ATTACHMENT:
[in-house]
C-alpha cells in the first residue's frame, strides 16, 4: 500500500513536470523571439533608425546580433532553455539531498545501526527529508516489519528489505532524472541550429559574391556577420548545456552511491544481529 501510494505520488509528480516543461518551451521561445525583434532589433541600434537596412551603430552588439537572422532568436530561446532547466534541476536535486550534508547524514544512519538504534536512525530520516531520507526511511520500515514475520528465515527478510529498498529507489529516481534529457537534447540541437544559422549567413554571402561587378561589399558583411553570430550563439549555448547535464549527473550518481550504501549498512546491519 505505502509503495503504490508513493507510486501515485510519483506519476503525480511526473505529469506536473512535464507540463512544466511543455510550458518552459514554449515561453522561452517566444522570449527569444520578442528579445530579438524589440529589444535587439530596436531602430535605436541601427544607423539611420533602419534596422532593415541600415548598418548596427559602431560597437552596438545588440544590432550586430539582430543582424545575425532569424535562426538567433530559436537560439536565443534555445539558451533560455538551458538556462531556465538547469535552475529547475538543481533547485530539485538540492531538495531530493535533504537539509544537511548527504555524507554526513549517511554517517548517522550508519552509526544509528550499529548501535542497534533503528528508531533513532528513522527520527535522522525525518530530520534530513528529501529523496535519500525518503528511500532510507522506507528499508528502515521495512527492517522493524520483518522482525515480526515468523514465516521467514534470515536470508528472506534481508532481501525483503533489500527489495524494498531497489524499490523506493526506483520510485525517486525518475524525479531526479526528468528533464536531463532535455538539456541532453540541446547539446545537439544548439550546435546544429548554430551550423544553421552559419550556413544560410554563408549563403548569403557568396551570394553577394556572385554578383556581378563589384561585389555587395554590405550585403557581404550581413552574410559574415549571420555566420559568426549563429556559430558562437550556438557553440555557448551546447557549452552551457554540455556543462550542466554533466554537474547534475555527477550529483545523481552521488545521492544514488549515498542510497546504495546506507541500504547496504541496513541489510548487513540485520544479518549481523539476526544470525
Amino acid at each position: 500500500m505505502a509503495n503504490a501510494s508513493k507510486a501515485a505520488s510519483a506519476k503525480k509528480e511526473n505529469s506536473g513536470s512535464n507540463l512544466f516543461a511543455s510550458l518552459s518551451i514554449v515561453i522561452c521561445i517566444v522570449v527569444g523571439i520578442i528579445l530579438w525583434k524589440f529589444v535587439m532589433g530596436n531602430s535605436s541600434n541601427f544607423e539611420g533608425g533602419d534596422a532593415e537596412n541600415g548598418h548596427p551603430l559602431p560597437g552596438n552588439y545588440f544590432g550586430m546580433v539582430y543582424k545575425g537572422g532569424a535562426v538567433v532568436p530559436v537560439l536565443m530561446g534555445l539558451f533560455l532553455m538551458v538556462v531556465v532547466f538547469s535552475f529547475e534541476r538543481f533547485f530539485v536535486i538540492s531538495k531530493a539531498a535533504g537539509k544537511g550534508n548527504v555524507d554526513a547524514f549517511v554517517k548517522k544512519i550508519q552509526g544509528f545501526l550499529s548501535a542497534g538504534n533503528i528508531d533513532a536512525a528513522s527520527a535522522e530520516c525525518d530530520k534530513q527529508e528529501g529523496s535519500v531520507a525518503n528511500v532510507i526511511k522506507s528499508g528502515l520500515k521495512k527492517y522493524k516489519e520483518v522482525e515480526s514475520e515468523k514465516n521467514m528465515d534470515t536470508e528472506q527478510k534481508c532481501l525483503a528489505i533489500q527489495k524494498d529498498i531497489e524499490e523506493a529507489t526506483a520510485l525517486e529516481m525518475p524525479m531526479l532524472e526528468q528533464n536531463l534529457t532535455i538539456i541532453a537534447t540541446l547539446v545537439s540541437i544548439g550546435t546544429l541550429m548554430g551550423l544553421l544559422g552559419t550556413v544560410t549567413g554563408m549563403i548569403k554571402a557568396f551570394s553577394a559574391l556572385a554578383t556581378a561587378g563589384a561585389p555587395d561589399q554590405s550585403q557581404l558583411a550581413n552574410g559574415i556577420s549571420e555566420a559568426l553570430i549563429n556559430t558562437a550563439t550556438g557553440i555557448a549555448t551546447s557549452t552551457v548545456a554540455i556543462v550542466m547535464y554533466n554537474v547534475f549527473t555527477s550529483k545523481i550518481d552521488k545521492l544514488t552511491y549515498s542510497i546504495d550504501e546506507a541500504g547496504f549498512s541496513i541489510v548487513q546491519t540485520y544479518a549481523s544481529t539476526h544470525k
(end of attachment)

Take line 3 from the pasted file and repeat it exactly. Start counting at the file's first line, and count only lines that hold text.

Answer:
Amino acid at each position: 500500500m505505502a509503495n503504490a501510494s508513493k507510486a501515485a505520488s510519483a506519476k503525480k509528480e511526473n505529469s506536473g513536470s512535464n507540463l512544466f516543461a511543455s510550458l518552459s518551451i514554449v515561453i522561452c521561445i517566444v522570449v527569444g523571439i520578442i528579445l530579438w525583434k524589440f529589444v535587439m532589433g530596436n531602430s535605436s541600434n541601427f544607423e539611420g533608425g533602419d534596422a532593415e537596412n541600415g548598418h548596427p551603430l559602431p560597437g552596438n552588439y545588440f544590432g550586430m546580433v539582430y543582424k545575425g537572422g532569424a535562426v538567433v532568436p530559436v537560439l536565443m530561446g534555445l539558451f533560455l532553455m538551458v538556462v531556465v532547466f538547469s535552475f529547475e534541476r538543481f533547485f530539485v536535486i538540492s531538495k531530493a539531498a535533504g537539509k544537511g550534508n548527504v555524507d554526513a547524514f549517511v554517517k548517522k544512519i550508519q552509526g544509528f545501526l550499529s548501535a542497534g538504534n533503528i528508531d533513532a536512525a528513522s527520527a535522522e530520516c525525518d530530520k534530513q527529508e528529501g529523496s535519500v531520507a525518503n528511500v532510507i526511511k522506507s528499508g528502515l520500515k521495512k527492517y522493524k516489519e520483518v522482525e515480526s514475520e515468523k514465516n521467514m528465515d534470515t536470508e528472506q527478510k534481508c532481501l525483503a528489505i533489500q527489495k524494498d529498498i531497489e524499490e523506493a529507489t526506483a520510485l525517486e529516481m525518475p524525479m531526479l532524472e526528468q528533464n536531463l534529457t532535455i538539456i541532453a537534447t540541446l547539446v545537439s540541437i544548439g550546435t546544429l541550429m548554430g551550423l544553421l544559422g552559419t550556413v544560410t549567413g554563408m549563403i548569403k554571402a557568396f551570394s553577394a559574391l556572385a554578383t556581378a561587378g563589384a561585389p555587395d561589399q554590405s550585403q557581404l558583411a550581413n552574410g559574415i556577420s549571420e555566420a559568426l553570430i549563429n556559430t558562437a550563439t550556438g557553440i555557448a549555448t551546447s557549452t552551457v548545456a554540455i556543462v550542466m547535464y554533466n554537474v547534475f549527473t555527477s550529483k545523481i550518481d552521488k545521492l544514488t552511491y549515498s542510497i546504495d550504501e546506507a541500504g547496504f549498512s541496513i541489510v548487513q546491519t540485520y544479518a549481523s544481529t539476526h544470525k